The maximum discount of £75,000 is being offered to Westminster council tenants locked out of home ownership because of the area’s high property prices. The council is taking advantage of new relaxed rules on Right to Buy discounts introduced by the Government.
Westminster expects to sell hundreds more homes during the next three years to working households earning at least £60,000 a year and who are able to pay a mortgage. People who have been tenants for at least five years will be entitled to the maximum discount.
The average value of a two-bedroom council property in Westminster borough is £290,000, according to the council, meaning a qualifying tenant could buy the property for £215,000.
Countrywide, about two million homes have been sold since the Right to Buy scheme was introduced in 1980. But numbers tailed off to less than 3,700 last year mainly because discounts were cut by Labour government against a backdrop of rising property prices.
The previous discount cap was £16,000. In London, the average discount fell from 53 per cent of the value of a property in 1998/90 to 10 per cent in 2008/09.
Of the 12,000 council tenants in Westminster borough, only 2.5 per cent are thought to have a household income of more than £60,000.
Some analysts question whether the increased discount is big enough to attract buyers. “In London the discount required to make Right to Buy affordable is as high as 58 per cent, or £128,000,” says Richard Donnell, research director at property website Hometrack.
Mortgage availability is another problem. Banks have tightened their lending criteria, partly in response to a Financial Services Authority report highlighting that Right to Buy customers are the most likely to experience arrears and repossession.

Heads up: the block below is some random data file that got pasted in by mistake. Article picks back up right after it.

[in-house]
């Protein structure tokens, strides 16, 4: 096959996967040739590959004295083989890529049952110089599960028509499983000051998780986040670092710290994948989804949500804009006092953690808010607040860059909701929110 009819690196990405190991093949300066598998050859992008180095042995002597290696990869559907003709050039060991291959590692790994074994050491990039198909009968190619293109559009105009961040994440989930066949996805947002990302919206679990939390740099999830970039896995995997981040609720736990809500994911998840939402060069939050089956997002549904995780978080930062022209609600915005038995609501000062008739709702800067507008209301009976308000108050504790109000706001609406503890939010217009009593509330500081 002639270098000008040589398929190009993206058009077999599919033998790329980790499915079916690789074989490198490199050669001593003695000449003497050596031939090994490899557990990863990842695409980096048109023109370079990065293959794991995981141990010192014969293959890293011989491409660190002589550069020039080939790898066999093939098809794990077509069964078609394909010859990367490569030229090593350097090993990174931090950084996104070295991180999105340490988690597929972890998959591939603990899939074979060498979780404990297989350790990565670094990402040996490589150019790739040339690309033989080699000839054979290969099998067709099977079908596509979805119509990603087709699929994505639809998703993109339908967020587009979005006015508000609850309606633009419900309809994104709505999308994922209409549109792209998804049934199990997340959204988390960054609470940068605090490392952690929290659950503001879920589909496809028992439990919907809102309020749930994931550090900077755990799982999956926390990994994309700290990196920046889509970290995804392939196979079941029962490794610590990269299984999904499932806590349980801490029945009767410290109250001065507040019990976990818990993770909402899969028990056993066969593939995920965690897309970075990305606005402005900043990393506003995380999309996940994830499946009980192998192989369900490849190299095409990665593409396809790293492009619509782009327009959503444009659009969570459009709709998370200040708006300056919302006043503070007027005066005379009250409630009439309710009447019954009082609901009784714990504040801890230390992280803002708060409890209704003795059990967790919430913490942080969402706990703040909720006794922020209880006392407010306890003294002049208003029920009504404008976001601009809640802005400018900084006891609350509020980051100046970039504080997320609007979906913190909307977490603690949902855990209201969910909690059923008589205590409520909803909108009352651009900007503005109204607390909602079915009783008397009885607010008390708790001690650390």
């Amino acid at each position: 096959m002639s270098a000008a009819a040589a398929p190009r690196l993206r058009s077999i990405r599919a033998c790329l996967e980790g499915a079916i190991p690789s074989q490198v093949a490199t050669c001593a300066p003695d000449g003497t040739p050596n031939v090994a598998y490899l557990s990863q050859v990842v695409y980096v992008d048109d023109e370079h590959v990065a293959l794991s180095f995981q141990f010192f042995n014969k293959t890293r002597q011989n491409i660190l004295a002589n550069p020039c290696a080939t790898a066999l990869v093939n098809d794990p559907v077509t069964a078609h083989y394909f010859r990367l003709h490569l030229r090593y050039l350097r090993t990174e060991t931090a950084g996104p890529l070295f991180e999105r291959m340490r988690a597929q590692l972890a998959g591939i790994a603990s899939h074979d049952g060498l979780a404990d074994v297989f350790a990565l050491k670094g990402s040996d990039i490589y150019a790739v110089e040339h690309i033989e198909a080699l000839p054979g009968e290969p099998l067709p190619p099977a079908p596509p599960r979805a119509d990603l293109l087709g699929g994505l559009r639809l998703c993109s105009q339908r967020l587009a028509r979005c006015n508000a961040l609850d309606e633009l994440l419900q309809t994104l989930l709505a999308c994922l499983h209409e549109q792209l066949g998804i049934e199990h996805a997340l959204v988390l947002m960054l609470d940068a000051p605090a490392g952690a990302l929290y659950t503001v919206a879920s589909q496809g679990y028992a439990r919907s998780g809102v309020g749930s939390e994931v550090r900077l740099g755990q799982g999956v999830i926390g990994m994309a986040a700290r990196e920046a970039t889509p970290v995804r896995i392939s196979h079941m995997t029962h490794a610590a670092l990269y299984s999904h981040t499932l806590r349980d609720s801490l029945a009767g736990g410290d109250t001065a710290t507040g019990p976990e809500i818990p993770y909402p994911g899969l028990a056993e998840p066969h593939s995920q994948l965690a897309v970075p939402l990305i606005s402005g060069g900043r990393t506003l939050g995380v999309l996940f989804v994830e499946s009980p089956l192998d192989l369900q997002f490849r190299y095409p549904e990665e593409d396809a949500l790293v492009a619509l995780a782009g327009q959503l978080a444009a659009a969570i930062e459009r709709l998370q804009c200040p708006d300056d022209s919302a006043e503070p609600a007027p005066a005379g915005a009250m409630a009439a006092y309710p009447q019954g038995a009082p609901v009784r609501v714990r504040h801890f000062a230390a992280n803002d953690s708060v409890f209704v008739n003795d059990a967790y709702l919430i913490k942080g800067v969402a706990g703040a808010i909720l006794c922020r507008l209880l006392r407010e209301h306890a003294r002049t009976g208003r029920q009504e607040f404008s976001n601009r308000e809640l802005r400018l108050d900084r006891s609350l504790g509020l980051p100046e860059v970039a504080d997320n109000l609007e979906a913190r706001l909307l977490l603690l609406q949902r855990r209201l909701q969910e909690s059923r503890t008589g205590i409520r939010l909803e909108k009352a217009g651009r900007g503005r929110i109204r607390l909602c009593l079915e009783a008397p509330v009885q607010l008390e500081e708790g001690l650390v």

Yet the new higher discount appears to have revitalised interest in Right to Buy. Westminster council says it received 34 applications last month compared with 36 for the whole of 2011/12.
Councillor Paul Dimoldenburg, leader of the Labour group, questioned whether it made economic sense to give discounts, or “hand-outs”, to people earning more than £60,000 a year at a time of economic austerity.
“Why are those who already have a home and a job being given a huge financial subsidy when there are so many residents living in overcrowded conditions who would benefit from a larger home and who are currently not able to move?”
Westminster Council actively promotes home ownership in the borough. Visit homeownershipwestminster.co.uk or call 0845 437 9701. The council has links with housing charities and associations as well as private developers, and nominates people for homes at new housing schemes.